alexa Acute liver failure | India| PDF | PPT| Case Reports | Symptoms | Treatment

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Acute Liver Failure

  • Acute liver failure

     Acute liver failure (ALF) is a rare syndrome defined by a rapid decline in hepatic function characterised by jaundice, coagulopathy (INR >1.5), and hepatic encephalopathy in patients with no evidence of prior liver disease.The interval from the onset of jaundice to the development of encephalopathy occurs within 24 to 26 weeks and may further classify ALF into categories based on hyperacute, acute, or subacute presentations.Although clinical jaundice is considered a defining feature of ALF, it may not always be present, particularly in hyperacute presentations. 

    Typical symptoms

    Yellowing of your skin and eyeballs (jaundice), Pain in your upper right abdomen, Abdominal swelling, Nausea, Vomiting, A general sense of feeling unwell (malaise), Disorientation or confusion, Sleepiness

  • Acute liver failure

     Therapeutic aspects

    Treatments for acute liver failure Acute liver failure treatments may include: Medications to reverse poisoning. Acute liver failure caused by acetaminophen overdose or mushroom poisoning is treated with drugs that can reverse the effects of the toxin and may reduce liver damage. Liver transplant. When acute liver failure can't be reversed, the only treatment may be a liver transplant. During a liver transplant, a surgeon removes your damaged liver and replaces it with a healthy liver from a donor. Treatments for complications Control signs and symptoms you're experiencing and try to prevent complications caused by acute liver failure. This care may include: Relieving pressure caused by excess fluid in the brain. Cerebral edema caused by acute liver failure can increase pressure on your brain.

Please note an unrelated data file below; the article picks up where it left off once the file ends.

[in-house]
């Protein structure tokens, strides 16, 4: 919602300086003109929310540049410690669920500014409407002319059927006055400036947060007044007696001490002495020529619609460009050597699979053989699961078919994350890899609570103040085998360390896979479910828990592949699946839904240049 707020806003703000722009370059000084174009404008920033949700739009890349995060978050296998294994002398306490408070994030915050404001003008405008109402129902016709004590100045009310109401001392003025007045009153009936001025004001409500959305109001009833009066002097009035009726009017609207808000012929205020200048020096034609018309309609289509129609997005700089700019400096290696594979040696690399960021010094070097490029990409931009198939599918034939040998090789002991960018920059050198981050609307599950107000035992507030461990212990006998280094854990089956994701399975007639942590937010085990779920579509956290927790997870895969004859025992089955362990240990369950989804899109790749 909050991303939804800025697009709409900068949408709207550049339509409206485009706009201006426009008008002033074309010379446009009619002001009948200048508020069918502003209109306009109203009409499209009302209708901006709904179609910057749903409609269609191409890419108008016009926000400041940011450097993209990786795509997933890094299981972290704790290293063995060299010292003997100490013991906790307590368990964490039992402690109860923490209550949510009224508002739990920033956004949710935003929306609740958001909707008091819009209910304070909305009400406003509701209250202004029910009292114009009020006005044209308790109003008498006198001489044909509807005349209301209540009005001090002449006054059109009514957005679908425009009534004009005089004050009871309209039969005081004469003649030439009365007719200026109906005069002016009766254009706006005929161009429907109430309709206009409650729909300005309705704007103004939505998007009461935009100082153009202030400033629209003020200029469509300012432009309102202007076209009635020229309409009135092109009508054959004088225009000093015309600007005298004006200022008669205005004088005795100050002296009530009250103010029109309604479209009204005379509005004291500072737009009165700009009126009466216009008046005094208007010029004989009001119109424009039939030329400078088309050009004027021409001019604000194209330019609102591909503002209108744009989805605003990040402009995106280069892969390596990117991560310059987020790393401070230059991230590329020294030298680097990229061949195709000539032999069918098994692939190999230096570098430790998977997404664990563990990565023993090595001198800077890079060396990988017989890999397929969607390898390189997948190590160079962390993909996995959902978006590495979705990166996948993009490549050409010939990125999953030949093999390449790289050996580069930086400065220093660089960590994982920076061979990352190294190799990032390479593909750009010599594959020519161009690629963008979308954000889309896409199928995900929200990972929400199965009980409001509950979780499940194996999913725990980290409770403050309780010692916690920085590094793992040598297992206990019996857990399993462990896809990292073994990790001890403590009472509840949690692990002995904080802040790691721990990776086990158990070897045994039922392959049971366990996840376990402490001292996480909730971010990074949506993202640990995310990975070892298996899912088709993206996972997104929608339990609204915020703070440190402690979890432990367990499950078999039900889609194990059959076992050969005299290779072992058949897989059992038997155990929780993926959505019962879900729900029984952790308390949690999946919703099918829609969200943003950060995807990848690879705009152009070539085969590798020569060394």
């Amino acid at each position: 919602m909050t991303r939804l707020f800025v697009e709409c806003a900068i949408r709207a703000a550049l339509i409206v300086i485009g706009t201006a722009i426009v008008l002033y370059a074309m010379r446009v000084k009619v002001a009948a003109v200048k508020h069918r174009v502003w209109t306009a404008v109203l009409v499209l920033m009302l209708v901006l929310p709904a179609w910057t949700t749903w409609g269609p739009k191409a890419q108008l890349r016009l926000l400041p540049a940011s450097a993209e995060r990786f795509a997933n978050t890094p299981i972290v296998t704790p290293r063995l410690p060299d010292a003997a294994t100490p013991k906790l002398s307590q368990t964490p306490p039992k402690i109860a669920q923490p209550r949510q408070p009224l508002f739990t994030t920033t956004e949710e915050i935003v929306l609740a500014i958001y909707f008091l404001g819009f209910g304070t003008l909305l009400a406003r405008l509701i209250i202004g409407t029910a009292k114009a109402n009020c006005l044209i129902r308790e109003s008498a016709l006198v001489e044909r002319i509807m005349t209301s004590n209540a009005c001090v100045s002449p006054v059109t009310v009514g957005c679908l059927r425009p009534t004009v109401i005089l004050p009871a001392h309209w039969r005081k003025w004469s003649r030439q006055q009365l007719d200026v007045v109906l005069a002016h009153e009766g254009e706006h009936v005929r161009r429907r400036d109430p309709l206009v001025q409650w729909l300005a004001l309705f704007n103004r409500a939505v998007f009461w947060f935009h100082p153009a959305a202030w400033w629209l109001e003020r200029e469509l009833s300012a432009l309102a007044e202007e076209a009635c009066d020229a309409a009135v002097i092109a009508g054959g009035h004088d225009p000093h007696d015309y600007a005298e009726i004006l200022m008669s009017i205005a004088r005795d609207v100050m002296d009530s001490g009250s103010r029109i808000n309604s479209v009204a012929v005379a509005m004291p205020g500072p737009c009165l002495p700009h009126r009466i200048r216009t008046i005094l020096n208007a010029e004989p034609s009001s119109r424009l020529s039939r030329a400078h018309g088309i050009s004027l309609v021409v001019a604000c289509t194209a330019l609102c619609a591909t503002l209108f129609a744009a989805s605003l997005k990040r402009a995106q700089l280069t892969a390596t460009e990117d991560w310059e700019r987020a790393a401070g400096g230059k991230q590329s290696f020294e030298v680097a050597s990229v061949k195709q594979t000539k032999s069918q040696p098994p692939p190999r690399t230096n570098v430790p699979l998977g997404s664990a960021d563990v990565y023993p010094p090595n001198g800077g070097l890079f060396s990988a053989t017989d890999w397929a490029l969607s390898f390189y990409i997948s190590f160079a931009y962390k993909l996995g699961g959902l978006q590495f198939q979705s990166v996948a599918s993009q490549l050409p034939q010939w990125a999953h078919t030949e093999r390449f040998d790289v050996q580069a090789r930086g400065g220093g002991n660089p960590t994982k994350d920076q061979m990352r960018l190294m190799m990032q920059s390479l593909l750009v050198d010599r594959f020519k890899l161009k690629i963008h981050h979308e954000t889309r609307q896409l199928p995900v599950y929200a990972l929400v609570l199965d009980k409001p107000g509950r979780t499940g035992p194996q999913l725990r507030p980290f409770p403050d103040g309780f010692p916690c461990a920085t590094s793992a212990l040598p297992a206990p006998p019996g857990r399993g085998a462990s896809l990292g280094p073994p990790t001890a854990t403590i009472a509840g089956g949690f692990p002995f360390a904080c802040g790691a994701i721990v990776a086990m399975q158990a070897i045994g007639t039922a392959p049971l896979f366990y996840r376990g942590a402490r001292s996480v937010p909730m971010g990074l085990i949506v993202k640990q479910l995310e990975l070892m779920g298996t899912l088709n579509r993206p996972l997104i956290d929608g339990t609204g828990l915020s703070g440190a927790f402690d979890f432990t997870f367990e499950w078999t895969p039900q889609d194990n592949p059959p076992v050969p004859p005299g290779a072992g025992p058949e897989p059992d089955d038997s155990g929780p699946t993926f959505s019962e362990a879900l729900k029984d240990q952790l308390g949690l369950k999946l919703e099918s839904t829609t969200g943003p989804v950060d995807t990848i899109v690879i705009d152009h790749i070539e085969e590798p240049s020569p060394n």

• Acute liver failure


    The etiology was virus related in 186 (91.1%), drug induced in 15 (7.4%), Wilson's disease in one (0.5%), acute Budd-Chiari syndrome in one (0.5%), and malignant infiltration in one (0.5%).Sixty (32.3%) patients with viral hepatitis survived. Univariate analysis showed that the interval between onset of encephalopathy and onset of jaundice, grade of encephalopathy, raised intracranial pressure, prothrombin time, and serum bilirubin levels on admission correlated with outcome in these patients. Multivariate logistic regression analysis showed that the presence of raised intracranial pressure at the time of admission, prothrombin time >100 sec on admission, age (>50 yr), and onset of encephalopathy seven days after onset of jaundice were associated with poor prognosis. Forty seven (37.0%) of 129 patients with hyperacute survived compared with 9 (22.5%) of 40 with acute and 4 (21.1%) of 19 with subacute liver failure (P = NS). 

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